Sometime in the late 2000s, a young software engineer who voluntarily ran social media propaganda for the Rashtriya Swayamsewak Sangh and the Bharatiya Janata Party got an opportunity to attend a BJP social media meet in Bangalore. Among the people who saw this young man speak there was the then Gujarat chief minister, Narendra Modi. “Why don’t you do something for me,” Modi said to him, encouraging him to promote Modi on social media. Around the same time, the Congress party was telling Shashi Tharoor to go easy on Twitter.
Today that young man is arguably one of India’s most important people, part of a select group of people informally used by the top echelons of the ruling party and the government to influence the online narrative. He’s regularly trying to make this or that trend
(This article first appeared in ThePrint on 15 March 2019.)
Phulpur/Jaunpur: There’s a lot that has changed in eastern Uttar Pradesh since 2014. Thanks to the Ardh Kumbh Mela, the government has laid out the best roads. On either side of these shiny new roads, stray cows chew away farmers’ fragile incomes. Smartphones are now ubiquitous. Yet, there’s one thing that has not changed: The popularity of Narendra Modi. Continue reading “In Uttar Pradesh, the third Modi wave is as strong as 2014 and 2017”→
Some years ago, I was a reporter in the founding team of a new news magazine. When the magazine launched, the marketing team sent journalists an email saying that we could gift four free subscriptions to anyone we liked, but could we please make sure the four recipients fell within the magazine’s TG? Continue reading “The Reader Is Not Interested In The Story”→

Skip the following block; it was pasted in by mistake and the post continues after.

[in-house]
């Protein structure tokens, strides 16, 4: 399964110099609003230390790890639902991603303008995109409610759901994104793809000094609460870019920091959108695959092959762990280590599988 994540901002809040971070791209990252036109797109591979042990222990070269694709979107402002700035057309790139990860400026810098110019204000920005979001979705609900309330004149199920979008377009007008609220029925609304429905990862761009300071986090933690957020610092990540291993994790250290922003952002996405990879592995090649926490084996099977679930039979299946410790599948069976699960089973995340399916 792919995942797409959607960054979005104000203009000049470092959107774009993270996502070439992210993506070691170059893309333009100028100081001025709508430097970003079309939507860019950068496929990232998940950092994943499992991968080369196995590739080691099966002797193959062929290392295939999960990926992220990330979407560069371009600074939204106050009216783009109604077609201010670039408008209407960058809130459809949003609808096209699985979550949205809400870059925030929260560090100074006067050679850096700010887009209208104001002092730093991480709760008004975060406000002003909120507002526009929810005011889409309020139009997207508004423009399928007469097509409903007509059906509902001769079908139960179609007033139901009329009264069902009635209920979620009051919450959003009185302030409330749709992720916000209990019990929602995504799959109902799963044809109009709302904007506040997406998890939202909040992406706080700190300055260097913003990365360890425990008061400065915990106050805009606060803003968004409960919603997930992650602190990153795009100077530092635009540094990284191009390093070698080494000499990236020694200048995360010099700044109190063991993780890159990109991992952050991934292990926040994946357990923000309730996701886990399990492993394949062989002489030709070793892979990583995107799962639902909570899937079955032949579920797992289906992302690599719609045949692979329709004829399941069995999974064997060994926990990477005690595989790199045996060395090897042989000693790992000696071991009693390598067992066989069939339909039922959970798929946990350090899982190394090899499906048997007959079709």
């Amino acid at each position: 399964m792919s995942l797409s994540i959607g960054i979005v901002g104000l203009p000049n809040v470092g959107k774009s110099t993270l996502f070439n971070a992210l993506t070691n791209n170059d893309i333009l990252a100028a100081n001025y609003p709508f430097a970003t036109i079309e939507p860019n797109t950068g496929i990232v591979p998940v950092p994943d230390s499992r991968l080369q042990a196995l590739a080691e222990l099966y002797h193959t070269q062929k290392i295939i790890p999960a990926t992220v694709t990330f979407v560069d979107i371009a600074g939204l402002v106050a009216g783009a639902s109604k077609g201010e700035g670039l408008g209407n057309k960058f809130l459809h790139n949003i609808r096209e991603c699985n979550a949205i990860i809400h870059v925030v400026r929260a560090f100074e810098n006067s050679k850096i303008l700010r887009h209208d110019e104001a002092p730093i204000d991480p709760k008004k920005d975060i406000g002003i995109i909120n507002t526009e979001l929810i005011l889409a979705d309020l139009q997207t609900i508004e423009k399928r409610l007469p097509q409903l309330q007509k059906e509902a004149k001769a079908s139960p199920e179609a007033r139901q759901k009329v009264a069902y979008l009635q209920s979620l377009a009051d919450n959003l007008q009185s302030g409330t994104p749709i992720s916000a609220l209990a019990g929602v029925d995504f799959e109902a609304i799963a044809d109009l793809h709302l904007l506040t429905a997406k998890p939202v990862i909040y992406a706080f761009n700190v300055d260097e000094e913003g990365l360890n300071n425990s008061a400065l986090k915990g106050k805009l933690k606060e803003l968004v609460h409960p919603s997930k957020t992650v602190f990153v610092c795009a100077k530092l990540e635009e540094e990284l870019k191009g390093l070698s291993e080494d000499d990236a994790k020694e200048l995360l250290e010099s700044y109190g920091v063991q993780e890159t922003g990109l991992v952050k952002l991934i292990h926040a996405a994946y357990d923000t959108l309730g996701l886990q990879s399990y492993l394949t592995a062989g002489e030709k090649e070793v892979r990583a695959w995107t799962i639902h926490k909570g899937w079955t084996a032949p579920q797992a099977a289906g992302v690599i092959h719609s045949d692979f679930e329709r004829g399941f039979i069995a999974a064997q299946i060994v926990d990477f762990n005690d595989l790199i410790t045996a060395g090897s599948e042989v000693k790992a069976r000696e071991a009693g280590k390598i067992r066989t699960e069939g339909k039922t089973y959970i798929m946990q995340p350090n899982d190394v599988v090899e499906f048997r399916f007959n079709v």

(First published in HuffPost India in April 2017.)
It’s that time of the year again when Pakistani mango nationalists start beating the war drums, raising their claims of mango superiority to decibel levels that cross the noise pollution mark.
The campaign has begun. It’s not even May yet. Lies, damned lies and statistics are being used to suggest Pakistani mangoes are better. Looking for foreign approval as always, Pakistanis are tom-tomming export figures that show Pakistan exports more mangoes than India, even though India produces a lot more of them. Continue reading “Why Pakistan Exports More Mangoes Than India”→
(This article has previously appeared in Scroll, Quartz India, The Express Tribune and Dawn in the summers of 2014 and 2015.)
I am telling nothing but the truth when I tell you that Indian mangoes are better than Pakistani mangoes. It infuriates me when Pakistanis don’t agree. That makes mangoes an India-Pakistan dispute just like Kashmir. Like a good Indian, I don’t think this needs a referendum. Of course our mangoes are better. How could anyone even think that isn’t the case? Continue reading “Why Indian mangoes are better than Pakistani ones”→
Home minister Rajnath Singh, himself a former president of the Bharatiya Janata Party, has this to say on the BJP’s resounding defeat in Bihar: “Victory and defeat are part of the democratic process. We had won elections in the past, we had lost elections in the past. We will not do justice to future if we decide future only on the basis of one elections.”